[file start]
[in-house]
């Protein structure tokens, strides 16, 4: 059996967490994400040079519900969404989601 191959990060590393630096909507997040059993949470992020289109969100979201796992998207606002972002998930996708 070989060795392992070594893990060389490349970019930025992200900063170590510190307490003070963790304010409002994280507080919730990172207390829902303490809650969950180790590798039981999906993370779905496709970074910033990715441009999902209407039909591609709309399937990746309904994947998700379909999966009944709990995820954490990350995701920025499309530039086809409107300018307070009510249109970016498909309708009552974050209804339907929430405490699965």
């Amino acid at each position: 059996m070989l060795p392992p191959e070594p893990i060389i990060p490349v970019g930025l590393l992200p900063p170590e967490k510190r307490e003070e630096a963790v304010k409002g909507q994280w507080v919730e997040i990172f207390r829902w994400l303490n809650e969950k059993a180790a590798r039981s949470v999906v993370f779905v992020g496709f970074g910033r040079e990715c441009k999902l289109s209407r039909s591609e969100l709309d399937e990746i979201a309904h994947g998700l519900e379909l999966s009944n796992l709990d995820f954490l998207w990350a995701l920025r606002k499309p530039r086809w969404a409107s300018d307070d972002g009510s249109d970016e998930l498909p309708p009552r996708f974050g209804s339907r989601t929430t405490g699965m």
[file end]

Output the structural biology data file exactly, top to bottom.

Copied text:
[in-house]
């Protein structure tokens, strides 16, 4: 059996967490994400040079519900969404989601 191959990060590393630096909507997040059993949470992020289109969100979201796992998207606002972002998930996708 070989060795392992070594893990060389490349970019930025992200900063170590510190307490003070963790304010409002994280507080919730990172207390829902303490809650969950180790590798039981999906993370779905496709970074910033990715441009999902209407039909591609709309399937990746309904994947998700379909999966009944709990995820954490990350995701920025499309530039086809409107300018307070009510249109970016498909309708009552974050209804339907929430405490699965």
């Amino acid at each position: 059996m070989l060795p392992p191959e070594p893990i060389i990060p490349v970019g930025l590393l992200p900063p170590e967490k510190r307490e003070e630096a963790v304010k409002g909507q994280w507080v919730e997040i990172f207390r829902w994400l303490n809650e969950k059993a180790a590798r039981s949470v999906v993370f779905v992020g496709f970074g910033r040079e990715c441009k999902l289109s209407r039909s591609e969100l709309d399937e990746i979201a309904h994947g998700l519900e379909l999966s009944n796992l709990d995820f954490l998207w990350a995701l920025r606002k499309p530039r086809w969404a409107s300018d307070d972002g009510s249109d970016e998930l498909p309708p009552r996708f974050g209804s339907r989601t929430t405490g699965m």